Obituaries for Roger Ailes, who has died at 77, are likely to focus on Ailes’ crucial role in the history of Fox News, the cable television network from which he resigned last year amid a wave of sexual harassment allegations, after having shaped it into a major force in American media and political life.
But before he managed Fox, he managed Richard Nixon, prepping the candidate for television interviews ahead of the 1968 presidential election.
As a 29-year-old, he was tasked with transforming the public image of a man about twice his age, the former Vice President whose pale and sweaty image during the 1960 presidential debate with JFK had significantly damaged that previous presidential run. Ailes “made Nixon into the media candidate he clearly was not in his saggy-jowled, I know what it’s like to be poor days,” as TIME put it in 1972.
If you thought Nixon didn’t mince words, Ailes was just as tough on Nixon. Just look at how he prepped Nixon for The Mike Douglas Show in 1967, according to TIME’s 1969 book review for The Selling of the President 1968 by Joe McGinniss, a journalist who covered Nixon on the campaign trail:
Ailes developed the “man in the arena” format, in which Nixon confronted a panel of questioners and a studio audience. “Let’s face it,” Ailes told a studio director in Philadelphia. “A lot of people think Nixon is dull. They look at him as the kind of kid who always carried a book bag, who was 42 years old the day he was born. They figure other kids got footballs for Christmas, Nixon got a briefcase and he loved it. That’s why these shows are important: to make them forget all that.”…
Ailes also stage-managed Nixon’s appearance: a suntan instead of slapdash makeup jobs; no lectern to hide behind. Ailes kept the set simple, the colors manly. Once Chicago set designers tried to use oh-so-chic turquoise curtains as a back drop. “Those stupid bastards,” railed Ailes . “Nixon wouldn’t have looked right unless he was carrying a pocketbook.”
For the July 3, 1972 issue, TIME shadowed Ailes’s bootcamp for Republican candidates for federal office, where the words of wisdom ranged from “Money is the mothers’ milk of politics” to “Get long socks. Nobody likes to see a patch of bare leg over a droopy sock.” But, as befit the future Fox mogul, TV was at the center of attention:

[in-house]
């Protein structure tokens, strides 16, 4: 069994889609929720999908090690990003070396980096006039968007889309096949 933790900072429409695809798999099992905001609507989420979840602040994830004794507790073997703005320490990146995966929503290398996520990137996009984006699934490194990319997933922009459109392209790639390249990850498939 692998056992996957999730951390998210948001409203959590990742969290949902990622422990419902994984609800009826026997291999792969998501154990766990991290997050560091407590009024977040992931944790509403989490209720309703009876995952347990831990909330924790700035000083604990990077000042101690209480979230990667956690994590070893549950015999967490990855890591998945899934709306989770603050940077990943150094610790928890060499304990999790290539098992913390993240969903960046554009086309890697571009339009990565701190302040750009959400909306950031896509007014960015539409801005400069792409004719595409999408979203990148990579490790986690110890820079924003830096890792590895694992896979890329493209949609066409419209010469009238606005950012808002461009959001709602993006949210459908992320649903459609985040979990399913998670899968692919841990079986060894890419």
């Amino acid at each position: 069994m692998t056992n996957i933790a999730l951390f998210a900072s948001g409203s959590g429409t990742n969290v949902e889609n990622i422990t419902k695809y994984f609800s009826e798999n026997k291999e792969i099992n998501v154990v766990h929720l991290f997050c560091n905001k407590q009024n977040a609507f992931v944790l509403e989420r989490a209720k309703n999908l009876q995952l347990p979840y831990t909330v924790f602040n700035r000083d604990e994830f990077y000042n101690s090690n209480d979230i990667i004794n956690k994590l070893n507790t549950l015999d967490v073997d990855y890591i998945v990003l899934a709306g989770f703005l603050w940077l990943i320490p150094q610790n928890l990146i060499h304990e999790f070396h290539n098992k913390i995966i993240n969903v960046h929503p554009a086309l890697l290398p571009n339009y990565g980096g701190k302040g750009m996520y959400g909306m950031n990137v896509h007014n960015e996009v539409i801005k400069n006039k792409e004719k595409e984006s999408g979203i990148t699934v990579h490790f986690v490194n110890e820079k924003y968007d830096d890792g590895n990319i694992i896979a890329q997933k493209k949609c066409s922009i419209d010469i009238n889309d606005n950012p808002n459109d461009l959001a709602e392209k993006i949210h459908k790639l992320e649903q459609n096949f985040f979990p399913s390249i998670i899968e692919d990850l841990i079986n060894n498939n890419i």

Television is the primary subject in Ailes ‘ curriculum. He noted that 73% of the people who vote in elections claim that they had their major contact with the campaign through television, as compared with 68% with newspaper and magazine contact and 63% by direct mail. He cautioned: “Don’t fall into the trap of believing that anything on TV is a false image and in person everything is real. What the camera does is simply magnify. You are what you are and you can’t hide it. Anyway, how much did you know about a candidate when he waved to you from the back of a train?” Using video clips from training sessions with various high-level candidates (Nixon, James Buckley, Robert Wagner), Ailes demonstrated such tricks as bouncing the eyes downward when changing your gaze from one camera to eliminate that startled-fawn look.
Other advice: find out who your interviewer is going to be and offer to write your own introduction. Check the lighting ( Ailes suggests that black candidates need 100 candle power more illumination), and make sure nothing about your appearance distracts the audience. For dealing with the writing press, Ailes warned: “Never get up there without thinking what’s the worst question that could be asked and having an answer.”
Overall, he and [colleague Gordon] Wade are pleased that the candidates feel they have learned how to be better candidates. But Ailes parted Detroit with a sobering thought: “Politics is fun. Everybody agrees to that. But government is hard work. We’ve got to teach that, too.”
Ailes went on to coach other Republican presidents. As TIME reported in a 1988 blurb on Ailes’ book You Are the Message, Ailes fed Ronald Reagan — whose age was a concern for some voters — the line ”I’m not going to exploit for political purposes my opponent’s youth and inexperience” for his second presidential debate with Walter Mondale, and coached George H.W. Bush throughout the ’80s, “teaching him to slow his speech and keep his voice from rising to a reedy whine.”
His training could be a wake-up call about the way politics and entertainment fit together — for better or for worse. As Nixon lamented to Ailes ahead of The Mike Douglas Show in 1967, “It’s a shame a man has to use gimmicks like this to get elected.”